The historic garage in which we showcase our original operating Yellowstone Park vehicles is located in the Historic Commercial District of Red Lodge. The garage was built in 1936 and is the home to one of the oldest, if not the oldest service stations that operated continuously in the State of Montana.
We purchased the garage in late 2018 and consistent with our desire to preserve the historic past and ensure we have a structurally sound building in which to store and display our vehicles, are in the process of restoring it to its former glory. The garage is primarily open to the public on weekends (late spring through early fall), for special events and by appointment. Individuals and groups are free to enter the building when open and view all that is showcased therein. There is no charge for entry.
The Model 15-45 Bus with GR Engine has a completely redesigned engine and transmission on a heavier frame from the earlier Model TEB Bus. The 50 hp GR engine features a removable head and a pressurized oil system with an oil pressure gauge added to the dash. The slanted spark plugs distinguish the GR engine from the earlier GN engine used in 1920-1923 Model 15-45 Buses. The longer, four-cylinder engine increases the wheel base by 4.5 inches resulting in a longer hood and front fenders. The new transmission has a more traditional shift pattern and is easier to shift.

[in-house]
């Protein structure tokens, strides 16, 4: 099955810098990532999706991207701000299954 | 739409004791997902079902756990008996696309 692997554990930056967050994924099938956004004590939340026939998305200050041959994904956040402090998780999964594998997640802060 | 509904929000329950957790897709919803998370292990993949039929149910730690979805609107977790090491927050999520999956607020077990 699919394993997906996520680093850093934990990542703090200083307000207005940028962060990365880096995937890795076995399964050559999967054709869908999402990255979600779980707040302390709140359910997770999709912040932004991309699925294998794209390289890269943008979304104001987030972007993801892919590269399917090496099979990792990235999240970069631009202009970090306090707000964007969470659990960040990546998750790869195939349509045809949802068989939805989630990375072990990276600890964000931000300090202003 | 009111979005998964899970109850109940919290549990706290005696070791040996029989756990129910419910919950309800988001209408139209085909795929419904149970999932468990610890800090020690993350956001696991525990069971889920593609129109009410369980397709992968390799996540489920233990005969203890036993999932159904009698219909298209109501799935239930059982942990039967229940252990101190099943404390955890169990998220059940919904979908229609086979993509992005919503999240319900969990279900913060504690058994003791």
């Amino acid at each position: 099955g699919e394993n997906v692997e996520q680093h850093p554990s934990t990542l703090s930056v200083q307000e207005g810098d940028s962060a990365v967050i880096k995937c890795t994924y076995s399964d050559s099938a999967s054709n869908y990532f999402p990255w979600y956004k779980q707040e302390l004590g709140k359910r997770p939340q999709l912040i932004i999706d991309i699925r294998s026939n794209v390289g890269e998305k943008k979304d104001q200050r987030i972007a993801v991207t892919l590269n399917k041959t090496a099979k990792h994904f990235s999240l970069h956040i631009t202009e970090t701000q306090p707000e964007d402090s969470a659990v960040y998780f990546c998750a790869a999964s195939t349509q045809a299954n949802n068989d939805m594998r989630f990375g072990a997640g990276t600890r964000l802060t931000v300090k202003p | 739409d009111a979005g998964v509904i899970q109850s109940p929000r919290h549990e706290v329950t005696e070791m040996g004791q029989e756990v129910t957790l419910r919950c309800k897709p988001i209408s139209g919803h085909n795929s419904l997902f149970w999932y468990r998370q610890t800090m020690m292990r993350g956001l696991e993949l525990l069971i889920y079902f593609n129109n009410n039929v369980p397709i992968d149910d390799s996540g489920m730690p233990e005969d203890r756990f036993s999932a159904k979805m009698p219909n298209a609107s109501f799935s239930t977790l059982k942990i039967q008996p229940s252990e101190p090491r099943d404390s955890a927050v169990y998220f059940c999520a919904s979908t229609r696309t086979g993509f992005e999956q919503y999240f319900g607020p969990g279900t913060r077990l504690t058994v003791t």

The bus has a curved cowl below the windshield and a metal-covered trunk at the back for passengers’ luggage rather than the simple canvas cover found on the previous Model TEB Bus, a carryover from the stagecoaches.
The bus has slightly smaller, 22-inch wheels with balloon tires, rather than the high-pressure tires of earlier models. The felloes (the rim supporting the spokes) for the first time are made of steel rather than wood.
The bus has kerosene tail lamps and acetylene gas headlamps with the acetylene tank mounted on top of the running boards. The running boards and front floor boards are covered in gray ship deck linoleum.
Sporty, chauffeur-driven touring cars were used for giving visiting dignitaries and other tourists a special ride to see the sites in Yellowstone Park, but in the early 1920s the White Motor Company touring cars of 1917 were becoming outdated. The first Lincoln touring car arrived in 1923. After many of the original 1917 White Motor Company touring cars were lost to a fire in March of 1925, the Yellowstone Park Transportation Company decided to replace the aging White Motor Company touring cars with the Lincoln touring cars.